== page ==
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Reel Time Fishing Northwest

Mark Yuasa covers fishing and outdoors in the Pacific Northwest.

October 4, 2014 at 8:08 AM

Tony Floor’s Tackle Box filled with salmon fishing goodies


(Photo courtesy of Tony Floor of Olympia)

Here is Tony Floor’s Tackle Box report for October:

I was stretched out in bed the other morning, around 5 a.m. when I started to write this column in my mind. While October is here, and there is plenty to consider during this month of seasonal change from summer to fall, I’ve decided to dive into a pending changing of the guard at the top position within the Washington Department of Fish and Wildlife.

As most long time readers of this column have learned, I’ve spent nearly half of my life, investing those years into the machinery of this agency. During those 30 years, I worked for nine Directors of the Department which earned me some perspective of the challenges and responsibilities of the job.

That job will be available soon, as current Director Phil Anderson recently announced he would no longer occupy the top position at the agency and move on with life effective the end of this year after seven years at the helm.

Hey! The good news is that the job could be yours for a cool $140,000 a year, with a gorgeous big office overlooking Budd Inlet in Olympia on the 5th floor of the Natural Resource Building. Sound wonderful? Wrong!

While the job carries a certain amount of prestige, it is thankless and controversial. Every decision the Director makes brings a silent nod of approval from those who benefit from the decision but more importantly, triggers a tsunami of manure from those who do not.

As Anderson might suggest, after his tenure in the hot seat, going to work to get whacked, day after day takes its toll. And, that toll is a fundamental reason why Phil Anderson has declared enough is enough. I don’t blame him.

Think about it. The Director of Fish and Wildlife serves at the pleasure of the Fish and Wildlife Commission which sets policy for the agency. Meetings after meetings, the Director is on stage, defending or promoting his or her direction, non-stop. Now apply the responsibility to manage every swinging species of fish and wildlife in our state, for conservation or in many cases, allocation purposes. And while the task of managing for conservation has its own challenges, it is the allocation of harvestable species among user groups who bring their opinions to the Director’s doorstep. Sound like fun? Pass the Rolaids please.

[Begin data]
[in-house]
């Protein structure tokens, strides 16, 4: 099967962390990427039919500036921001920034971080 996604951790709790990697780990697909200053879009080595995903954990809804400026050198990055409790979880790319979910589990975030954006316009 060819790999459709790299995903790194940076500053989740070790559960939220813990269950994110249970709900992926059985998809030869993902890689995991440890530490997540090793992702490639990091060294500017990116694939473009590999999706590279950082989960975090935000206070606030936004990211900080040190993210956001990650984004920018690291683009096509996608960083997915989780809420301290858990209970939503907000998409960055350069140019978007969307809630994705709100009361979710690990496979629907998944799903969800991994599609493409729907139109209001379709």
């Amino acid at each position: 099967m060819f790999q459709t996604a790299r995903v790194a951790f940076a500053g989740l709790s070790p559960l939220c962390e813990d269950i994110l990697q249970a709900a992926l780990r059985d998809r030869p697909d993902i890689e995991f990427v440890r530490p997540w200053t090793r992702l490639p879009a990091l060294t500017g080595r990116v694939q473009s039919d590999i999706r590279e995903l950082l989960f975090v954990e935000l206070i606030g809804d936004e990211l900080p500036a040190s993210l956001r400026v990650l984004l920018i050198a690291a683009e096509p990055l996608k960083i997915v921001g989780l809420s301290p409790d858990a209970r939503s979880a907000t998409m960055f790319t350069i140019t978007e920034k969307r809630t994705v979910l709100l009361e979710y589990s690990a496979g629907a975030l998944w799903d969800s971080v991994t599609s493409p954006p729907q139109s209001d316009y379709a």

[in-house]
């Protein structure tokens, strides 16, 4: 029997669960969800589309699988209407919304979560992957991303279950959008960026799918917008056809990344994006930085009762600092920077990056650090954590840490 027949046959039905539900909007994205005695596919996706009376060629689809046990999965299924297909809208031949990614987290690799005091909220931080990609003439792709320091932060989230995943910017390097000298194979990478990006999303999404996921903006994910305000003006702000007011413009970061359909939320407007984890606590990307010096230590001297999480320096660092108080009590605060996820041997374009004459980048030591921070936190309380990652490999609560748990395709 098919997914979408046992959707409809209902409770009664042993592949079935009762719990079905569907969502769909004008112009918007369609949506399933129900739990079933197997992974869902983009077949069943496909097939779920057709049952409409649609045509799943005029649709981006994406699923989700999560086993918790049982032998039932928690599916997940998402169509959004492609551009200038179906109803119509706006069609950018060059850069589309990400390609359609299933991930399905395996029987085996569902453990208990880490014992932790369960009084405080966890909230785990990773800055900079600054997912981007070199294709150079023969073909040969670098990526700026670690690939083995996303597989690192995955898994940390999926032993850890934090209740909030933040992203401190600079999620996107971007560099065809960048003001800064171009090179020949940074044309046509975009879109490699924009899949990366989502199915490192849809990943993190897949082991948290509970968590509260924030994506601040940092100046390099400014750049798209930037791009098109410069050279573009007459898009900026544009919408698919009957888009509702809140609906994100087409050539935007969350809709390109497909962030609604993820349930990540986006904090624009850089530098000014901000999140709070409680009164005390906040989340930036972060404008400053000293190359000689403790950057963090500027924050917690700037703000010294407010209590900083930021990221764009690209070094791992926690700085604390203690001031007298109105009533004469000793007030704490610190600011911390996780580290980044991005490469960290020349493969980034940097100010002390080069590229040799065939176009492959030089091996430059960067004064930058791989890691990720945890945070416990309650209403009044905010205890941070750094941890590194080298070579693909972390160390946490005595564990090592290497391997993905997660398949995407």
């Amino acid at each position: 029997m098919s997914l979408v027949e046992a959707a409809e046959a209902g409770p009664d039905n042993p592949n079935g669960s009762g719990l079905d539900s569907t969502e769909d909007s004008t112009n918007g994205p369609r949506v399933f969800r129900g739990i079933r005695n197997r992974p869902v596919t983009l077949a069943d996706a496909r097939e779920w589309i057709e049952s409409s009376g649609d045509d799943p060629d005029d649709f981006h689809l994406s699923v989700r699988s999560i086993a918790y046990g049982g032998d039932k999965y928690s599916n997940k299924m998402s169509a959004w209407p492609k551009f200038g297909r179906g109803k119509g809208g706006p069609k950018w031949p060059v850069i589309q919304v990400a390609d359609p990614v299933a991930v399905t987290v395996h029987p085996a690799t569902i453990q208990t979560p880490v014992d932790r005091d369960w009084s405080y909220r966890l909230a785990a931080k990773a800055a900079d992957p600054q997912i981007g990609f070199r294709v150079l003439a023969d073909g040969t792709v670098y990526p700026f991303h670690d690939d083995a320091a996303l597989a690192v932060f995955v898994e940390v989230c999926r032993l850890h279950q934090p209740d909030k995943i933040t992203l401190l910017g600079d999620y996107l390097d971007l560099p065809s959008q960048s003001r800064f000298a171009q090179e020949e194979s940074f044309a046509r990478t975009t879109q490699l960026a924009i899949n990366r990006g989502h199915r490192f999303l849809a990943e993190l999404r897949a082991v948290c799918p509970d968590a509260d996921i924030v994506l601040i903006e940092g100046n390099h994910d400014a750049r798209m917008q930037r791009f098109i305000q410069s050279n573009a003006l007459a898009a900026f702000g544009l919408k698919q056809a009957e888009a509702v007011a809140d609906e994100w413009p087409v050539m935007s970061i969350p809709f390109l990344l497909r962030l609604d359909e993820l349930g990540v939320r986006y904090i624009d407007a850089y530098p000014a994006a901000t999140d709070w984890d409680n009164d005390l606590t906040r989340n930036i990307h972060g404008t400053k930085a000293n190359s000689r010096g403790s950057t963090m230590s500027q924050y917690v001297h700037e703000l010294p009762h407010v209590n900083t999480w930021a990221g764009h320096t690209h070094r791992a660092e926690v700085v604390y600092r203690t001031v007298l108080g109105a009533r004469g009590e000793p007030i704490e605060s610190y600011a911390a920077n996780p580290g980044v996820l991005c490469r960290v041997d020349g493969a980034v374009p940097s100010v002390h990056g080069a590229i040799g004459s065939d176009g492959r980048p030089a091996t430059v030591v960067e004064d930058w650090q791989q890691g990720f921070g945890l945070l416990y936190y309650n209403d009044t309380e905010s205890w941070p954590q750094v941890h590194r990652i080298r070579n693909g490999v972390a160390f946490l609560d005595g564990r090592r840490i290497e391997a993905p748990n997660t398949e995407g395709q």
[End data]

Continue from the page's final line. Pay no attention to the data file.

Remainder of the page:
Some of these opinions by users go directly to their legislators who in turn, whack the Director. And if those phone calls don’t get his attention, too often, the agency’s budget is held hostage in the political process. More fun, huh.

In my view, Phil Anderson is super-human. He is on the road every morning around 5 a.m. with Westport in the rear view mirror, headed for Olympia, on a normal day. While he is the skipper of a 1,500 employee agency, he serves on more boards, committees, councils than Barrack Obama. For example, he travels the state, attending meetings governing the management of wolfs, bear, elk, deer and every species of fish and shellfish imaginable. And if all the users of these critters are happy, such as the coastal razor clam fishery, there is very little demand on his schedule.

I’ve known Phil Anderson for nearly 40 years, when I listened to him testify before the Legislature, representing the coastal charter boat fishing community in Westport. He was deliberate, smart, calculating and knowledgeable about the resources he manages. He is the same person today, times nine million.

I’ve also have the privilege to fish next to Phil, on his beloved Monte Carlo, a 50-foot Delta in showroom condition. Not only can Phil fish, he puts the net on a fish faster that you can say “Net it now, Phil.” Boom, in the net and on the deck before you can say “Holy Macaroni, Skipper!”

Anderson chooses to leave the Department on his own terms. Most Directors leave with their head in the hands, or lodged in some other uncomfortable place. But he has had enough and will head for more friendly grounds in Westport, the Gibralter of his life. I wish Phil the best and respect his time and leadership steering the Fish and Wildlife ship. He is a good man.

Fall Fishing Opportunities

As the leaves of spring and summer turn and begin to fall, I like the fishing options for October. First, it’s time to go razor clam digging on the Washington coast. For readers who have not dug razor clams, you are missing tons of fun and super good eats. Do you like calamari? If the answer is yes, you’ll love razor clams.

October also triggers the re-opening of many areas for Dungeness crab. Check in with the Department’s website for your areas of interest as again, many areas will re-open but some will not.

Finally, I like the hat-trick up in north Puget Sound around Pt. No Pt. as taught by my mentor Frank Haw. Late arriving coho salmon, mixed with prime time for saltwater migrating chum salmon and the new crop of immature chinook salmon (blackmouth). These blackmouth represent next year’s king salmon population as it provides the first snap shot of the strength or weakness of those hatchery produced stocks.

I’m staying outdoors in October as there’s plenty to do. See you on the water.

(Tony Floor is the Director of Fishing Affairs for the Northwest Marine Trade Association (NMTA) and a former 30-year veteran of state Fish and Wildlife. NMTA advocates for and promotes recreational boating and fishing in the region.)





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